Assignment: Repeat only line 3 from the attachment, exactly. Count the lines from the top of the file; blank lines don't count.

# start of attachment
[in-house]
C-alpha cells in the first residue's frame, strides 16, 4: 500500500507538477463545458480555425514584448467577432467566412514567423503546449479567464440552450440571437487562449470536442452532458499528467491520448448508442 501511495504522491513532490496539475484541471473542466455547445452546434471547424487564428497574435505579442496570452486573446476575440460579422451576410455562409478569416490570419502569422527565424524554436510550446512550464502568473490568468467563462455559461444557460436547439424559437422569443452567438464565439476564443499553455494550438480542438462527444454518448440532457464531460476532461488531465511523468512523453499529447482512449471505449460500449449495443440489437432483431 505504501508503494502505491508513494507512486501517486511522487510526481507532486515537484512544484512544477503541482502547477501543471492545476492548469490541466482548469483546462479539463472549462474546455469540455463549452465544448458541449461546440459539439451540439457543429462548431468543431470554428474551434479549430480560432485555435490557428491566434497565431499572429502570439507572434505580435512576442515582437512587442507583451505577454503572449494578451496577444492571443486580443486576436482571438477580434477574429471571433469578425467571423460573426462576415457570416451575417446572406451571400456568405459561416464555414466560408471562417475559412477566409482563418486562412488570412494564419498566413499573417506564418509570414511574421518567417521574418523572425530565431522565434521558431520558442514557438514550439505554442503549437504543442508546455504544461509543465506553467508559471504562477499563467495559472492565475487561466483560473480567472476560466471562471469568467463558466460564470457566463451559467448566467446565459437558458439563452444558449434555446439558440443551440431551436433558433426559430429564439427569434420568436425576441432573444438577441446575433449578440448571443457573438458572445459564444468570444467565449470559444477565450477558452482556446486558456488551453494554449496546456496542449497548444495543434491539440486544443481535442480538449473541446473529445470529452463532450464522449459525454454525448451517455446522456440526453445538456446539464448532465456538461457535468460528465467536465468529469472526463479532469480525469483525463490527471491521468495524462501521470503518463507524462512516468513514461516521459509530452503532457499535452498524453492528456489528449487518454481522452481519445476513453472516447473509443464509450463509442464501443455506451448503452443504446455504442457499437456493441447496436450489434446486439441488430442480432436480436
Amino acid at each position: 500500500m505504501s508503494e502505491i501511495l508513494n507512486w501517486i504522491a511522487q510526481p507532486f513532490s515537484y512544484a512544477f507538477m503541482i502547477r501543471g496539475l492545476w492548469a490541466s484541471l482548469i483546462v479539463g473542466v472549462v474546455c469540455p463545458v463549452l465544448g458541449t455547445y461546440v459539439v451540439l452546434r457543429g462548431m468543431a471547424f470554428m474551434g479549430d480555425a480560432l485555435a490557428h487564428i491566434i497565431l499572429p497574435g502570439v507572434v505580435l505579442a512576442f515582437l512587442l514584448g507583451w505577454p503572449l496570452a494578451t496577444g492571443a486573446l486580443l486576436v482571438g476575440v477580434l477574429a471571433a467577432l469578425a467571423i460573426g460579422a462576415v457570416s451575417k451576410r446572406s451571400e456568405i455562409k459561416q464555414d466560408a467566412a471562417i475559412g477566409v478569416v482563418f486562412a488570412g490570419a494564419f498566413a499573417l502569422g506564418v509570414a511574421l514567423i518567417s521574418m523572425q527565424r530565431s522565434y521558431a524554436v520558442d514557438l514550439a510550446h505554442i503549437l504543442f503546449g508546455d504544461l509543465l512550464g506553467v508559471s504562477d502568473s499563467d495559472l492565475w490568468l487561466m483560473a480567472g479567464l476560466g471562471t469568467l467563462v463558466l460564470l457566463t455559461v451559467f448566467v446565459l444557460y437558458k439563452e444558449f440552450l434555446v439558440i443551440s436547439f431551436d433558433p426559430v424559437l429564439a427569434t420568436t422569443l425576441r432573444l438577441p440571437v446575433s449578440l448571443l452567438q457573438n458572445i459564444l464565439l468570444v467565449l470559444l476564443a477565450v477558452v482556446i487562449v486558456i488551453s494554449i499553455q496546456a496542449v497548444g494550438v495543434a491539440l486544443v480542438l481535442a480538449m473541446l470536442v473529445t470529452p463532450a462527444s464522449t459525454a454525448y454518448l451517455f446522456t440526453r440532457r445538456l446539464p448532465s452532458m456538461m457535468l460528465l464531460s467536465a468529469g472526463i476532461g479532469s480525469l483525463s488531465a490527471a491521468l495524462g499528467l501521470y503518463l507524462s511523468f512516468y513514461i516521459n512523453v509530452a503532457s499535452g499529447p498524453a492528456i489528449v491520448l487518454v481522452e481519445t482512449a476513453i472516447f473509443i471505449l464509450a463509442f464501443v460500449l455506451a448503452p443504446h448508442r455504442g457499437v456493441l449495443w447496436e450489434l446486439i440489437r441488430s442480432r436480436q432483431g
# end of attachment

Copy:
Amino acid at each position: 500500500m505504501s508503494e502505491i501511495l508513494n507512486w501517486i504522491a511522487q510526481p507532486f513532490s515537484y512544484a512544477f507538477m503541482i502547477r501543471g496539475l492545476w492548469a490541466s484541471l482548469i483546462v479539463g473542466v472549462v474546455c469540455p463545458v463549452l465544448g458541449t455547445y461546440v459539439v451540439l452546434r457543429g462548431m468543431a471547424f470554428m474551434g479549430d480555425a480560432l485555435a490557428h487564428i491566434i497565431l499572429p497574435g502570439v507572434v505580435l505579442a512576442f515582437l512587442l514584448g507583451w505577454p503572449l496570452a494578451t496577444g492571443a486573446l486580443l486576436v482571438g476575440v477580434l477574429a471571433a467577432l469578425a467571423i460573426g460579422a462576415v457570416s451575417k451576410r446572406s451571400e456568405i455562409k459561416q464555414d466560408a467566412a471562417i475559412g477566409v478569416v482563418f486562412a488570412g490570419a494564419f498566413a499573417l502569422g506564418v509570414a511574421l514567423i518567417s521574418m523572425q527565424r530565431s522565434y521558431a524554436v520558442d514557438l514550439a510550446h505554442i503549437l504543442f503546449g508546455d504544461l509543465l512550464g506553467v508559471s504562477d502568473s499563467d495559472l492565475w490568468l487561466m483560473a480567472g479567464l476560466g471562471t469568467l467563462v463558466l460564470l457566463t455559461v451559467f448566467v446565459l444557460y437558458k439563452e444558449f440552450l434555446v439558440i443551440s436547439f431551436d433558433p426559430v424559437l429564439a427569434t420568436t422569443l425576441r432573444l438577441p440571437v446575433s449578440l448571443l452567438q457573438n458572445i459564444l464565439l468570444v467565449l470559444l476564443a477565450v477558452v482556446i487562449v486558456i488551453s494554449i499553455q496546456a496542449v497548444g494550438v495543434a491539440l486544443v480542438l481535442a480538449m473541446l470536442v473529445t470529452p463532450a462527444s464522449t459525454a454525448y454518448l451517455f446522456t440526453r440532457r445538456l446539464p448532465s452532458m456538461m457535468l460528465l464531460s467536465a468529469g472526463i476532461g479532469s480525469l483525463s488531465a490527471a491521468l495524462g499528467l501521470y503518463l507524462s511523468f512516468y513514461i516521459n512523453v509530452a503532457s499535452g499529447p498524453a492528456i489528449v491520448l487518454v481522452e481519445t482512449a476513453i472516447f473509443i471505449l464509450a463509442f464501443v460500449l455506451a448503452p443504446h448508442r455504442g457499437v456493441l449495443w447496436e450489434l446486439i440489437r441488430s442480432r436480436q432483431g